ATLANTA, April 2, 2013 – Hope springs eternal with the return of baseball. Every team is tied. And, every team has a chance of reaching the post season.
Teams also have the rare chance to chart a course into the annals of baseball history to be remembered as one of the best to ever take the field.
In honor of opening day, here is a brief look at five of the greatest teams to ever take the field. Before the turn of the 20th century, that is.
– 1875 Boston Red Stockings (71-8): Predating the National League by a year, the Red Stockings won nearly 90 percent of their games. Pitcher Al Spalding posted an astounding record of 55-5 with an equally impressive 1.76 ERA. Five batters – including catcher Deacon White, shortstop Ross Barnes and first baseman Cal McVey, a trio of baseball’s first superstars – notched averages north of .300. The second place Philadelphia Athletics logged a record of 53-20, impressive in its own right. But, it wasn’t good enough to top the Red Stockings.
– 1884 Providence Grays (84-28): Pitcher Charlie “Old Hoss” Radbourn was not only the ace of the staff; he was basically the only member of the staff by the end of the year. He won an unfathomable 59 games – or 60, according to some sources – to only 12 losses. The team went on to defeat the American Association’s New York Metropolitans in what many consider the first World Series. Sadly, the team folded following the 1885 season, which saw the Grays post a 53-57 record.
– 1884 St. Louis Maroons (94-19): In today’s game, 94 wins is often enough to win a division. But, during the Maroons’ 1884 campaign, the team lost a mere 19 games to boast the .832 winning percentage that topped the Union Association in its one and only season. The Maroons didn’t play the aforementioned Grays in the post season that year. It would have been interesting to see pitcher Charlie Sweeney, who played for the Grays in the early part of the 1884 season, face off against Radbourn.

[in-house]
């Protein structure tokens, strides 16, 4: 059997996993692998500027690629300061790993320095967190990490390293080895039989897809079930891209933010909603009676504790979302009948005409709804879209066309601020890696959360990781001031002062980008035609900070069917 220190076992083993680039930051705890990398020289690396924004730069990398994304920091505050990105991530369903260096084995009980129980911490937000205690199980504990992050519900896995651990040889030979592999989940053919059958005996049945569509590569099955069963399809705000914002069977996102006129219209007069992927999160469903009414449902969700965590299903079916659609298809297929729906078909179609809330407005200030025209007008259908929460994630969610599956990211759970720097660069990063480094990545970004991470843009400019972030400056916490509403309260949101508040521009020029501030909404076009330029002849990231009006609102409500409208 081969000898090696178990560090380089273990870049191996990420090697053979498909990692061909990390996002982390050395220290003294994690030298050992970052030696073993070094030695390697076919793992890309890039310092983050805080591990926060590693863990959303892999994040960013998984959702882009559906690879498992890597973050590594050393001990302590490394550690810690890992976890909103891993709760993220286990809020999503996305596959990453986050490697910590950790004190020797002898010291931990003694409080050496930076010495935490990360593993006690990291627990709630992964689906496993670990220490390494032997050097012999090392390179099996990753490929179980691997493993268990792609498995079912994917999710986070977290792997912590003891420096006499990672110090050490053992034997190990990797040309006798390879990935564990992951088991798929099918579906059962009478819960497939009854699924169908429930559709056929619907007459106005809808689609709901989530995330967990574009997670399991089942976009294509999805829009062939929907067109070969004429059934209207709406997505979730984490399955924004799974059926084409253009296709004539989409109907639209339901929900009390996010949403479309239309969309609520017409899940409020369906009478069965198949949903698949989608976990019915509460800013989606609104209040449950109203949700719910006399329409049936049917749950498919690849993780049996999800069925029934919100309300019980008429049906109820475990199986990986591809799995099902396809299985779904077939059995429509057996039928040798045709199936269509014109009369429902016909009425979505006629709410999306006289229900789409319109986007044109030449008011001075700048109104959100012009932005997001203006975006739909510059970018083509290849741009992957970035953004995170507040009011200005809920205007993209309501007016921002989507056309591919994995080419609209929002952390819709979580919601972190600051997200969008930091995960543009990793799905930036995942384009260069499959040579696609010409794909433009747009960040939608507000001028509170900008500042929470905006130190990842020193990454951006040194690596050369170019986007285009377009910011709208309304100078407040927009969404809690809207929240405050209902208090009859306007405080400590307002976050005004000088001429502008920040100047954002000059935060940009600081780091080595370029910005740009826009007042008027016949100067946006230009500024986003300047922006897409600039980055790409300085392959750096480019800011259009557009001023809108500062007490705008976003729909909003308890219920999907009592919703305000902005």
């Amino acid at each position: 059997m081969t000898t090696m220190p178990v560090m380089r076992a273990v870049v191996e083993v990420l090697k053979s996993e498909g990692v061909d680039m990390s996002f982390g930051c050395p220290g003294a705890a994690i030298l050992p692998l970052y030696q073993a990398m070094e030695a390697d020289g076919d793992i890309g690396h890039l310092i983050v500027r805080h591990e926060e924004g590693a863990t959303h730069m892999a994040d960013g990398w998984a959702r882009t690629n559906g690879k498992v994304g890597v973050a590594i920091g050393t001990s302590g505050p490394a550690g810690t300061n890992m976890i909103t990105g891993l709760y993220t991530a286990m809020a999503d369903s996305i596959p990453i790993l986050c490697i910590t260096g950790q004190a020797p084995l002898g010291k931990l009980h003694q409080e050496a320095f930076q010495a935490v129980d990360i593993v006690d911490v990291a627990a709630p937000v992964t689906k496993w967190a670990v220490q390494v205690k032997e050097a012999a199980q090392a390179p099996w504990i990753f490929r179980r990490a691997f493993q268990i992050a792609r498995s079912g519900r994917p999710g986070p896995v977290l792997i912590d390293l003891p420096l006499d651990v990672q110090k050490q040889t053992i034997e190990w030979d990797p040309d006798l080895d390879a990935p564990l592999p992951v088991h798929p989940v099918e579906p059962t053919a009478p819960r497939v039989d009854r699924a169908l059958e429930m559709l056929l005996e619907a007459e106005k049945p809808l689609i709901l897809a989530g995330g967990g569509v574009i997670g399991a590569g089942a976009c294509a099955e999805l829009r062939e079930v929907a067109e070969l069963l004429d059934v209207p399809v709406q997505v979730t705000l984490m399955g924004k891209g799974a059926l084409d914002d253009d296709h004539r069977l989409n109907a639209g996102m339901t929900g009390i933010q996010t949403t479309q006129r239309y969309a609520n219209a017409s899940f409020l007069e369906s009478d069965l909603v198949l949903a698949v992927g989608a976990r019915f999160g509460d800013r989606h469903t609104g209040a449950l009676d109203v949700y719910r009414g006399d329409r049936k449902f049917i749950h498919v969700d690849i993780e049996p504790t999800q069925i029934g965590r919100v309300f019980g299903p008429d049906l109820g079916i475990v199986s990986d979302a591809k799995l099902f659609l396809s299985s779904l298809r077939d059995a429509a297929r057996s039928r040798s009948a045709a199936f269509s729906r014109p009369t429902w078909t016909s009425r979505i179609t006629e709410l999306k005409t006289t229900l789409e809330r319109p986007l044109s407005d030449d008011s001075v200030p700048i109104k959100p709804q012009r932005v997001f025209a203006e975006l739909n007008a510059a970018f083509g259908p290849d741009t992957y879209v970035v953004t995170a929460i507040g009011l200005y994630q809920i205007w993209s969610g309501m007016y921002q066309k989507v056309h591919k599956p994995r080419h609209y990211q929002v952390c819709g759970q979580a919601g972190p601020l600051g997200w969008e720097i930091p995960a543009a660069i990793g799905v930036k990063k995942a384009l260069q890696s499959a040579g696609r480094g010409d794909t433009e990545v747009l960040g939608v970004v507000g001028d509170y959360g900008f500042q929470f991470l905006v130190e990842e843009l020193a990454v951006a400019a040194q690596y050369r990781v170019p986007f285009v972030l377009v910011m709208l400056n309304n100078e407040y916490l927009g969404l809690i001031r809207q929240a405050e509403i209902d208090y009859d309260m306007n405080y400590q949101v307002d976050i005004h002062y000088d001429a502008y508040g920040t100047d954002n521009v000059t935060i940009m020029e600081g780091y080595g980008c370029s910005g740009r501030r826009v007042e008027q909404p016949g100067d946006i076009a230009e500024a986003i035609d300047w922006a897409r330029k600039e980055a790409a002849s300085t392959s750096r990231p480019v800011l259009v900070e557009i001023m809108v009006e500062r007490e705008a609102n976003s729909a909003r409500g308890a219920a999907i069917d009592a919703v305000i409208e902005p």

– 1880 Chicago White Stockings (67-17): Future Hall of Fame members King Kelly and Cap Anson led the White Stockings, who won the division by 15 games. Pitcher Larry Corcoran won 43 games while sporting a 1.95 ERA. Tallying a .700 winning percentage or greater four times in the 19th century and continuing to dominate baseball in the first decade of the 1900s, the Chicago franchise, which today plays as the Cubs, could readily be considered baseball’s first dynasty.
– 1887 St. Louis Browns (94-40): Led by three 20 game winners, including Silver King who owned a 32-12 record and Bob Caruthers who won 29 games and hit .357 while splitting time on the mound and in the outfield. The Browns won the American Association by 14 games over the Cincinnati Red Stockings.
Others could very well be considered for this list – such as the 1884 Metropolitans, the 1886 Detroit Wolverines, the 1897 Boston Beaneaters, or the 1885 New York Giants.
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